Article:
Workshops in Conjunction with the Programs (Full or Half Day)
Paula is an enthusiastic teacher who has taught quilting in the area for sixteen years. Most of the classes listed below are project classes to allow you to learn the skill and to create a small or large quilt top—your choice. Paula will help you choose fabrics that work well with the fabrics you love and to help you create a quilt with your personality. A few of the classes focus on a particular technique or aspect of quiltmaking.
- Scrapbook or Memory Quilts
Scrapbook quilts are full of memories and momentoes of our lives. Paula sees herself as an untrained collage artist who brings her sense of humor and sense of wonder at women’s creativity together to create very personal quilts. She has no patterns to offer, but lots of examples to spark your own imagination. Her scrapbook quilts include memory quilts in honor of her mother, timespan quilts using vintage feedsacks and vintage blocks.
For one of her most striking scrapbook quilts, she cut apart the jacket of her 1980s TWA flight attendant uniform, added photos and quilt blocks to create a scrapbook without pages. Another quilt features palm trees reminiscent of her childhood in Miami Springs, FL. From doll quilts to full size quilts you will see quilts that will send you home for your own photos and scraps with new ideas on possibilities for how to combine your own collected textile treasures. Scrapbook quilts record our stories using fabric, lace, buttons and other embellishments. Perhaps you’ll be inspired to pull together unused blocks or family blocks to combine with photographs (on fabric) and other treasures to make a scrapbook quilt. If you have a quilt you consider a scrapbook quilt, bring it for show & tell!
Each of us carries our own unique set of memories, associations and stories. As we design our quilts, we may seek ideas and opinions from others, but our own sensibilities determine the outcome of our project. Our stories are recorded in fabric, photos, scraps of lace, buttons and more. Perhaps you have unused blocks or family blocks that you can combine with photographs on fabric for you scrapbook quilt.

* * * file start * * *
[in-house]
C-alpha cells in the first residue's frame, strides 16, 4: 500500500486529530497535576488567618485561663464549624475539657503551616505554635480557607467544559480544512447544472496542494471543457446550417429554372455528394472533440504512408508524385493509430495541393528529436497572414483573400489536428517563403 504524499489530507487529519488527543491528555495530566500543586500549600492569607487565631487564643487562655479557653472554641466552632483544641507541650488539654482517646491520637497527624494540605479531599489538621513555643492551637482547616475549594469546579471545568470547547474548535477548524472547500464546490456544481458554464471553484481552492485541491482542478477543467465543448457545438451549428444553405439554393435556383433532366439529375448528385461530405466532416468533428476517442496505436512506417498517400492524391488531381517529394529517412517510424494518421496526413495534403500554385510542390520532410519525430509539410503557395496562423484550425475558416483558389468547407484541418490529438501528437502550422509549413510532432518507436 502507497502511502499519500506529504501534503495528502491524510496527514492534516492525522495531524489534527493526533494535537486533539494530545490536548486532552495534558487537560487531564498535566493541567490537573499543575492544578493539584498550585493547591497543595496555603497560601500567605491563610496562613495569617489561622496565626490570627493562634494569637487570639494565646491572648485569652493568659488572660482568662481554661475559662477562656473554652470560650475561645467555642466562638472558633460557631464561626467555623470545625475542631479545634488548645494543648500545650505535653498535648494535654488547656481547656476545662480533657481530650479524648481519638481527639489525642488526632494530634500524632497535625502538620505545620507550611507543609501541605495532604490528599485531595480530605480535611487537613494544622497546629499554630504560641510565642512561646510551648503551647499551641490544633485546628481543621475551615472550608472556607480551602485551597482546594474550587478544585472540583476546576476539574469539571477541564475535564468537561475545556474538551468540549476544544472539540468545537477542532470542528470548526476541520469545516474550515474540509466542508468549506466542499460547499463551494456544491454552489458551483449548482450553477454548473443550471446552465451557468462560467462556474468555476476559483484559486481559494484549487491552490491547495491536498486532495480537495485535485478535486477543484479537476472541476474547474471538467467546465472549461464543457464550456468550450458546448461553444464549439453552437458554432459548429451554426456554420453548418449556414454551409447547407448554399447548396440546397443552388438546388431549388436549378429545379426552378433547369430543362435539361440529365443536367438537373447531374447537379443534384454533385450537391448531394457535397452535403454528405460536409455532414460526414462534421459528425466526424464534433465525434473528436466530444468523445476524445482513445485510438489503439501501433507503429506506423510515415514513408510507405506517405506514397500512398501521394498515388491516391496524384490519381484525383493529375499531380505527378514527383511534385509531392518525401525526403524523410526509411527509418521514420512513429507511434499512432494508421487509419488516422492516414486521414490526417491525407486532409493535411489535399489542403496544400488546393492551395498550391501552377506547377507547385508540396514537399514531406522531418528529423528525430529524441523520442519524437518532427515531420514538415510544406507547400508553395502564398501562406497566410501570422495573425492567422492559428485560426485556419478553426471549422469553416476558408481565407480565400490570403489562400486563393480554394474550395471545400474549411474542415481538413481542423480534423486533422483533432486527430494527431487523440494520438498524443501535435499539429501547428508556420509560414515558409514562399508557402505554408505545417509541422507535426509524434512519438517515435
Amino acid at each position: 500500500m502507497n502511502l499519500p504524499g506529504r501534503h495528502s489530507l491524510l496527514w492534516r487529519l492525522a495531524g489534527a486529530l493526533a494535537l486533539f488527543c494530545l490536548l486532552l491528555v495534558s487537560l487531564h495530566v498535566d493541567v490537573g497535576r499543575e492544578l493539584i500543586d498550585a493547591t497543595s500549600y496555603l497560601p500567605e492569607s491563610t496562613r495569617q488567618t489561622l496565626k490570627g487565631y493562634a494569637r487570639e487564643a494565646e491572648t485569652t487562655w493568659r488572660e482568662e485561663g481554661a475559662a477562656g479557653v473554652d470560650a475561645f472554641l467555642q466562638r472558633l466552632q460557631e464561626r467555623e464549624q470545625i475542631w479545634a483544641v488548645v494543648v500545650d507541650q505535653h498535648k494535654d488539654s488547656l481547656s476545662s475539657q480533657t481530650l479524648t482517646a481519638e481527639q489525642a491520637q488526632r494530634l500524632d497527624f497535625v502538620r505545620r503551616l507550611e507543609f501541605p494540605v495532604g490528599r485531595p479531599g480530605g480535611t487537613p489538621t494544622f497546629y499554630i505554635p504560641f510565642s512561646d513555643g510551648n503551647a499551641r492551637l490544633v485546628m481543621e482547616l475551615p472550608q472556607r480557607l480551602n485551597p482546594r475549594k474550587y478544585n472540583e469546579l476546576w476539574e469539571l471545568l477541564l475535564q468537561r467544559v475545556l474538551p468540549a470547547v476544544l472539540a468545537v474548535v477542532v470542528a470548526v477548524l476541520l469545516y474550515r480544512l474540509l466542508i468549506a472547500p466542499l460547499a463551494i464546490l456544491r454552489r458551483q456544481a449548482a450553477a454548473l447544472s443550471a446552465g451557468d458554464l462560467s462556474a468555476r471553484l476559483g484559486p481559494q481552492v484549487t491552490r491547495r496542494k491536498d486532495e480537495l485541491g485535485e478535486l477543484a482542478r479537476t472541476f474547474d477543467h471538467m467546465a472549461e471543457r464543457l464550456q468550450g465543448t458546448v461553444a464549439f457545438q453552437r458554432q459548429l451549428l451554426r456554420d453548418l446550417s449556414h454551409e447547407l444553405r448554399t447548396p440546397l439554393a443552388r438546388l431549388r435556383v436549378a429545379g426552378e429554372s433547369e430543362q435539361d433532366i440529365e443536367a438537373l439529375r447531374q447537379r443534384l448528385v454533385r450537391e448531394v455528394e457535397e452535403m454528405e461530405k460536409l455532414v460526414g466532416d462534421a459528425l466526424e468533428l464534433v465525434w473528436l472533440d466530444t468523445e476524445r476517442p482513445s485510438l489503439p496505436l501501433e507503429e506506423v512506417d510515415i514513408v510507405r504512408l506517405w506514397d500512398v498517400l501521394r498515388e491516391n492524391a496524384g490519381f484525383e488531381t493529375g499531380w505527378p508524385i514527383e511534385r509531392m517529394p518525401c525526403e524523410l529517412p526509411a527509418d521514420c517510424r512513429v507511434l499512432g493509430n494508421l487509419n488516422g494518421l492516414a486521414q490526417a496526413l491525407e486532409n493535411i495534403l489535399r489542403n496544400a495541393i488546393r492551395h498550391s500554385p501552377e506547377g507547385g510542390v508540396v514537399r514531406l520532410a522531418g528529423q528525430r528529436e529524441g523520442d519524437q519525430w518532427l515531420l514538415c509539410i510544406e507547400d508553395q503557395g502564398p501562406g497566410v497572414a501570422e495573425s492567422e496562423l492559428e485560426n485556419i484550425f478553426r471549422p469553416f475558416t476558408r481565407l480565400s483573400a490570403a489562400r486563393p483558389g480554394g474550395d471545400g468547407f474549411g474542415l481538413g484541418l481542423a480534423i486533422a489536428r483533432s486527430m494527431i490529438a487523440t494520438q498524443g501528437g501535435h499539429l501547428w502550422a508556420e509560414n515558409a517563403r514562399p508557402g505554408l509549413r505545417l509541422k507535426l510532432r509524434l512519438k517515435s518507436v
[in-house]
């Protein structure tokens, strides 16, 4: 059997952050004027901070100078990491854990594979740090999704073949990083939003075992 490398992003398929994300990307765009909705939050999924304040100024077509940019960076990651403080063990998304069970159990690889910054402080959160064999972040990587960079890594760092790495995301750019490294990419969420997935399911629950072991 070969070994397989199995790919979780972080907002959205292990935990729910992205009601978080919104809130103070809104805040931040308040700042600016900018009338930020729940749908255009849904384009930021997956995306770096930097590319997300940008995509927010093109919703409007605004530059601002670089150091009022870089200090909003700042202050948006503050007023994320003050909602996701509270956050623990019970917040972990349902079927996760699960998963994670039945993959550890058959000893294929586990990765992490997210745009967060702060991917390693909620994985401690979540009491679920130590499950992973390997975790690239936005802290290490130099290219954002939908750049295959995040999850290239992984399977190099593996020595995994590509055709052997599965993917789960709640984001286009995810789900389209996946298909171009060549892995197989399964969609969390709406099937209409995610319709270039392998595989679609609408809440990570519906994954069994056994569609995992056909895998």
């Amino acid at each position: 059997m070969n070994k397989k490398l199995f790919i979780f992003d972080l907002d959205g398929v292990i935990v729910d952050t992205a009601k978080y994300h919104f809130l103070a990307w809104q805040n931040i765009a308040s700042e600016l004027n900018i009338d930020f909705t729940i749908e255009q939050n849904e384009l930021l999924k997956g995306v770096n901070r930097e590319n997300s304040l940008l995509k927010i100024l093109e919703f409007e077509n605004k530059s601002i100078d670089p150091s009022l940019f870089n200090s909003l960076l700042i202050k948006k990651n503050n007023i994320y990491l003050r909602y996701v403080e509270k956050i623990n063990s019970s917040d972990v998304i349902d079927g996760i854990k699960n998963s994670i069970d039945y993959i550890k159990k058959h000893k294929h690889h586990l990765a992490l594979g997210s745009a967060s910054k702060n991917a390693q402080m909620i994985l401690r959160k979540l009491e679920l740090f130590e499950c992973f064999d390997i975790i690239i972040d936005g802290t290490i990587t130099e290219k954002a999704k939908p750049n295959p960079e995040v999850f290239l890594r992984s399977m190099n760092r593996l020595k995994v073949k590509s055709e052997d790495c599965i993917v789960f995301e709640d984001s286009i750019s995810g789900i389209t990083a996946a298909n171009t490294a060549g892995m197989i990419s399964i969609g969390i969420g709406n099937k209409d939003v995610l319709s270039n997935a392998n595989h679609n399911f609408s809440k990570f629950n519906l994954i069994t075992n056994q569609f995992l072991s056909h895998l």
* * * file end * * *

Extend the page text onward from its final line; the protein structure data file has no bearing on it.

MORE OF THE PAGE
Each participant will bring her own collection of mementoes to organize into a scrapbook quilt relating to a meaningful person or place in her life. Next she scours her fabric stash for related fabrics and brings whatever might work—even if it fills a suitcase. We will work individually and as a group to brainstorm about a variety of settings and visually interesting placement options for your treasures.
In my opinion, a portable design wall is the most important tool for creating a visually interesting project. I strongly encourage everyone to bring a design wall to allow you to visually organize your ideas. Even something as small as an 18” x 24” artist’s canvas with flannel stretched over it will be very useful. Larger is helpful, too, because it gives you more space to work on the design. Bring whatever version of a portable design wall you might have.
Scrapbook Quilts Supply List
Treasured items to be your focal points
Sewing machine not required, but helpful
Rotary mat, rulers and cutter
Scissors, pins, pin cushion and all those notions
Fabric to go with your starting point of blocks, photos, theme fabric, etc. Bring lots of fabric! Bring lights, mediums and darks. Pack a suitcase, if necessary!
Embellishments: from buttons to pins to jewelry, lace, tatting and crochet—be creative
Peephole, ruby beholder or other tool to determine color value, if possible
If you have any questions or concerns, call me or email me: 479-677-2235, email@example.com.
More classes to be added soon….